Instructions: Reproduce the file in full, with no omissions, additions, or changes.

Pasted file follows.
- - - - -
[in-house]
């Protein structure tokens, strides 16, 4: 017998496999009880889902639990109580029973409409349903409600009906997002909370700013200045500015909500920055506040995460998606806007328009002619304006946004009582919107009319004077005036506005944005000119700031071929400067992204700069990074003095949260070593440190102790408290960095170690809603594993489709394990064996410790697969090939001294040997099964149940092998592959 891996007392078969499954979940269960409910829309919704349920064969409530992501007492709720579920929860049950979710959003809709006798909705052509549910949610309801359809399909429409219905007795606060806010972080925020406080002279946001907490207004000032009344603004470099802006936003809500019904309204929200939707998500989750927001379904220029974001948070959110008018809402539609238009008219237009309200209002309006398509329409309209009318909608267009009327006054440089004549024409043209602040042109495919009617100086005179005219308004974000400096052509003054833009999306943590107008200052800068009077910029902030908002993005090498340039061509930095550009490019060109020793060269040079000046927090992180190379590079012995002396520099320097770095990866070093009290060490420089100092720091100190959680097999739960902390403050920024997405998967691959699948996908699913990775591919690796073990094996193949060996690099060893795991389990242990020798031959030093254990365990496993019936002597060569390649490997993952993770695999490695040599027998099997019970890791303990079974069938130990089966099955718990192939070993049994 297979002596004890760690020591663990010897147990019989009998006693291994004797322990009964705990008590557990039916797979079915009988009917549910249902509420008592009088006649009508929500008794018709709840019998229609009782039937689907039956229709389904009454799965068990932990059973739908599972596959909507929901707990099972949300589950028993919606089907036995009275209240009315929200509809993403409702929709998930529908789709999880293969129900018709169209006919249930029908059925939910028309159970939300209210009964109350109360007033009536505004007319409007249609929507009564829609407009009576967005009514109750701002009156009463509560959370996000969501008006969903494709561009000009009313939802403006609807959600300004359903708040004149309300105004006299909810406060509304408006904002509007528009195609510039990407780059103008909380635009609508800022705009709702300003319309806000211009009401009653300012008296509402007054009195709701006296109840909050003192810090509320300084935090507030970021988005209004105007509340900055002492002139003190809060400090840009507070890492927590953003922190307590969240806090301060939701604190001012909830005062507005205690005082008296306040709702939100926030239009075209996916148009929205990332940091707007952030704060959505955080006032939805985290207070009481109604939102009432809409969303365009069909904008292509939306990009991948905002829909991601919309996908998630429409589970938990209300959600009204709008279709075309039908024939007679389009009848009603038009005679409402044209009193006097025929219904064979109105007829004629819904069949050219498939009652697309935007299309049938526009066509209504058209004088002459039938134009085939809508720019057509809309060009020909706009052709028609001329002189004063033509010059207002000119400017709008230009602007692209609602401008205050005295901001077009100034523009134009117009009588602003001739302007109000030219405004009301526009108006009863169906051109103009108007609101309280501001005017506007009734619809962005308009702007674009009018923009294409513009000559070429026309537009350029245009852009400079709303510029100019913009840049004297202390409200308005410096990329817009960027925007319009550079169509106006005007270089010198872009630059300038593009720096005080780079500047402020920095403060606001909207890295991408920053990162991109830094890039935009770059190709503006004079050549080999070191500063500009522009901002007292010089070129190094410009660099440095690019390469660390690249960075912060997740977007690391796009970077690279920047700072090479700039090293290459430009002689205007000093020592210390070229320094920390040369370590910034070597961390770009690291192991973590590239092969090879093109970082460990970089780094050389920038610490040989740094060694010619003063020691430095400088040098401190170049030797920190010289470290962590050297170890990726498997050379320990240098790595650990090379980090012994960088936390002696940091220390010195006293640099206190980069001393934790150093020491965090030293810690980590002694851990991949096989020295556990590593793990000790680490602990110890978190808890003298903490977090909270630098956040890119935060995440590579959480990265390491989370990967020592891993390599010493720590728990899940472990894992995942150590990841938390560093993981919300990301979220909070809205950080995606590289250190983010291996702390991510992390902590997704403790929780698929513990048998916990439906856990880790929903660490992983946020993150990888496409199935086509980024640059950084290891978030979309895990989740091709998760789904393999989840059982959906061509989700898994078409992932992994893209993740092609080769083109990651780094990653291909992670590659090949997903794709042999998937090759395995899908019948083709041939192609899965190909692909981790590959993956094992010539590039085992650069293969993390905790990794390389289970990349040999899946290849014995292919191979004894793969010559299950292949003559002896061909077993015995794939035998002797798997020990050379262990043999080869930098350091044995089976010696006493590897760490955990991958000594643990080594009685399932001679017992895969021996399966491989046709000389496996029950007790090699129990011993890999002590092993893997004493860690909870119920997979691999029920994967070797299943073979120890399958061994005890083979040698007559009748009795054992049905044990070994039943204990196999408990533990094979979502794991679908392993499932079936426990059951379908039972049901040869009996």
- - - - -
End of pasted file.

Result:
[in-house]
């Protein structure tokens, strides 16, 4: 017998496999009880889902639990109580029973409409349903409600009906997002909370700013200045500015909500920055506040995460998606806007328009002619304006946004009582919107009319004077005036506005944005000119700031071929400067992204700069990074003095949260070593440190102790408290960095170690809603594993489709394990064996410790697969090939001294040997099964149940092998592959 891996007392078969499954979940269960409910829309919704349920064969409530992501007492709720579920929860049950979710959003809709006798909705052509549910949610309801359809399909429409219905007795606060806010972080925020406080002279946001907490207004000032009344603004470099802006936003809500019904309204929200939707998500989750927001379904220029974001948070959110008018809402539609238009008219237009309200209002309006398509329409309209009318909608267009009327006054440089004549024409043209602040042109495919009617100086005179005219308004974000400096052509003054833009999306943590107008200052800068009077910029902030908002993005090498340039061509930095550009490019060109020793060269040079000046927090992180190379590079012995002396520099320097770095990866070093009290060490420089100092720091100190959680097999739960902390403050920024997405998967691959699948996908699913990775591919690796073990094996193949060996690099060893795991389990242990020798031959030093254990365990496993019936002597060569390649490997993952993770695999490695040599027998099997019970890791303990079974069938130990089966099955718990192939070993049994 297979002596004890760690020591663990010897147990019989009998006693291994004797322990009964705990008590557990039916797979079915009988009917549910249902509420008592009088006649009508929500008794018709709840019998229609009782039937689907039956229709389904009454799965068990932990059973739908599972596959909507929901707990099972949300589950028993919606089907036995009275209240009315929200509809993403409702929709998930529908789709999880293969129900018709169209006919249930029908059925939910028309159970939300209210009964109350109360007033009536505004007319409007249609929507009564829609407009009576967005009514109750701002009156009463509560959370996000969501008006969903494709561009000009009313939802403006609807959600300004359903708040004149309300105004006299909810406060509304408006904002509007528009195609510039990407780059103008909380635009609508800022705009709702300003319309806000211009009401009653300012008296509402007054009195709701006296109840909050003192810090509320300084935090507030970021988005209004105007509340900055002492002139003190809060400090840009507070890492927590953003922190307590969240806090301060939701604190001012909830005062507005205690005082008296306040709702939100926030239009075209996916148009929205990332940091707007952030704060959505955080006032939805985290207070009481109604939102009432809409969303365009069909904008292509939306990009991948905002829909991601919309996908998630429409589970938990209300959600009204709008279709075309039908024939007679389009009848009603038009005679409402044209009193006097025929219904064979109105007829004629819904069949050219498939009652697309935007299309049938526009066509209504058209004088002459039938134009085939809508720019057509809309060009020909706009052709028609001329002189004063033509010059207002000119400017709008230009602007692209609602401008205050005295901001077009100034523009134009117009009588602003001739302007109000030219405004009301526009108006009863169906051109103009108007609101309280501001005017506007009734619809962005308009702007674009009018923009294409513009000559070429026309537009350029245009852009400079709303510029100019913009840049004297202390409200308005410096990329817009960027925007319009550079169509106006005007270089010198872009630059300038593009720096005080780079500047402020920095403060606001909207890295991408920053990162991109830094890039935009770059190709503006004079050549080999070191500063500009522009901002007292010089070129190094410009660099440095690019390469660390690249960075912060997740977007690391796009970077690279920047700072090479700039090293290459430009002689205007000093020592210390070229320094920390040369370590910034070597961390770009690291192991973590590239092969090879093109970082460990970089780094050389920038610490040989740094060694010619003063020691430095400088040098401190170049030797920190010289470290962590050297170890990726498997050379320990240098790595650990090379980090012994960088936390002696940091220390010195006293640099206190980069001393934790150093020491965090030293810690980590002694851990991949096989020295556990590593793990000790680490602990110890978190808890003298903490977090909270630098956040890119935060995440590579959480990265390491989370990967020592891993390599010493720590728990899940472990894992995942150590990841938390560093993981919300990301979220909070809205950080995606590289250190983010291996702390991510992390902590997704403790929780698929513990048998916990439906856990880790929903660490992983946020993150990888496409199935086509980024640059950084290891978030979309895990989740091709998760789904393999989840059982959906061509989700898994078409992932992994893209993740092609080769083109990651780094990653291909992670590659090949997903794709042999998937090759395995899908019948083709041939192609899965190909692909981790590959993956094992010539590039085992650069293969993390905790990794390389289970990349040999899946290849014995292919191979004894793969010559299950292949003559002896061909077993015995794939035998002797798997020990050379262990043999080869930098350091044995089976010696006493590897760490955990991958000594643990080594009685399932001679017992895969021996399966491989046709000389496996029950007790090699129990011993890999002590092993893997004493860690909870119920997979691999029920994967070797299943073979120890399958061994005890083979040698007559009748009795054992049905044990070994039943204990196999408990533990094979979502794991679908392993499932079936426990059951379908039972049901040869009996």